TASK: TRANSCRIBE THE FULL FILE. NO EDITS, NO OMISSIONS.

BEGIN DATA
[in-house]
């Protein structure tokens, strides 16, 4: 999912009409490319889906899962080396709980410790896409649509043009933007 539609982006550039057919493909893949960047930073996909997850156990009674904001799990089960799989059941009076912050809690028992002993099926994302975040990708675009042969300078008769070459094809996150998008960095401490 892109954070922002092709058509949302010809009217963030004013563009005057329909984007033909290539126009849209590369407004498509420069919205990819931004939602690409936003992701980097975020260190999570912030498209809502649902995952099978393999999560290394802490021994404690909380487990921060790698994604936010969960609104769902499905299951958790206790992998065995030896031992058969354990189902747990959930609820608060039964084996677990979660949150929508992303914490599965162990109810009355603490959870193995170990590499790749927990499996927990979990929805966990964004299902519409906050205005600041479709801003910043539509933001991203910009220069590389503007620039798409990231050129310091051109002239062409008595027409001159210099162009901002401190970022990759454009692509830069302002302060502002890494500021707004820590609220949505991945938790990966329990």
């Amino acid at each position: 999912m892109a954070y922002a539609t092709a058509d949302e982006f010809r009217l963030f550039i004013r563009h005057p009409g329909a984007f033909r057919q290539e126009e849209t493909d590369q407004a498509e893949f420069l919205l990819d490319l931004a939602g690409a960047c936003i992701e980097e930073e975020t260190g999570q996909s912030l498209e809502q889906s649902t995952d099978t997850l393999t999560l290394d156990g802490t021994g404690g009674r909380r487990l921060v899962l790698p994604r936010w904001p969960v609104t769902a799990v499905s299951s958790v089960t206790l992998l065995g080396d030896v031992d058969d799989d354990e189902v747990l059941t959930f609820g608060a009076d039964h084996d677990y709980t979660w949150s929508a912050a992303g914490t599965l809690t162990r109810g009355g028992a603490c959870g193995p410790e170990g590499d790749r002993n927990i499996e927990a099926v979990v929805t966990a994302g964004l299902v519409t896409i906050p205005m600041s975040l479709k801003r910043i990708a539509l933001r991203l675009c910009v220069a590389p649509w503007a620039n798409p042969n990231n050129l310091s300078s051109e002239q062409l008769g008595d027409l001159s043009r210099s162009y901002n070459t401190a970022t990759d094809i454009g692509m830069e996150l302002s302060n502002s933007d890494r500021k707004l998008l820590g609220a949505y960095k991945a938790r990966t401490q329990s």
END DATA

[in-house]
């Protein structure tokens, strides 16, 4: 999912009409490319889906899962080396709980410790896409649509043009933007 539609982006550039057919493909893949960047930073996909997850156990009674904001799990089960799989059941009076912050809690028992002993099926994302975040990708675009042969300078008769070459094809996150998008960095401490 892109954070922002092709058509949302010809009217963030004013563009005057329909984007033909290539126009849209590369407004498509420069919205990819931004939602690409936003992701980097975020260190999570912030498209809502649902995952099978393999999560290394802490021994404690909380487990921060790698994604936010969960609104769902499905299951958790206790992998065995030896031992058969354990189902747990959930609820608060039964084996677990979660949150929508992303914490599965162990109810009355603490959870193995170990590499790749927990499996927990979990929805966990964004299902519409906050205005600041479709801003910043539509933001991203910009220069590389503007620039798409990231050129310091051109002239062409008595027409001159210099162009901002401190970022990759454009692509830069302002302060502002890494500021707004820590609220949505991945938790990966329990």
């Amino acid at each position: 999912m892109a954070y922002a539609t092709a058509d949302e982006f010809r009217l963030f550039i004013r563009h005057p009409g329909a984007f033909r057919q290539e126009e849209t493909d590369q407004a498509e893949f420069l919205l990819d490319l931004a939602g690409a960047c936003i992701e980097e930073e975020t260190g999570q996909s912030l498209e809502q889906s649902t995952d099978t997850l393999t999560l290394d156990g802490t021994g404690g009674r909380r487990l921060v899962l790698p994604r936010w904001p969960v609104t769902a799990v499905s299951s958790v089960t206790l992998l065995g080396d030896v031992d058969d799989d354990e189902v747990l059941t959930f609820g608060a009076d039964h084996d677990y709980t979660w949150s929508a912050a992303g914490t599965l809690t162990r109810g009355g028992a603490c959870g193995p410790e170990g590499d790749r002993n927990i499996e927990a099926v979990v929805t966990a994302g964004l299902v519409t896409i906050p205005m600041s975040l479709k801003r910043i990708a539509l933001r991203l675009c910009v220069a590389p649509w503007a620039n798409p042969n990231n050129l310091s300078s051109e002239q062409l008769g008595d027409l001159s043009r210099s162009y901002n070459t401190a970022t990759d094809i454009g692509m830069e996150l302002s302060n502002s933007d890494r500021k707004l998008l820590g609220a949505y960095k991945a938790r990966t401490q329990s």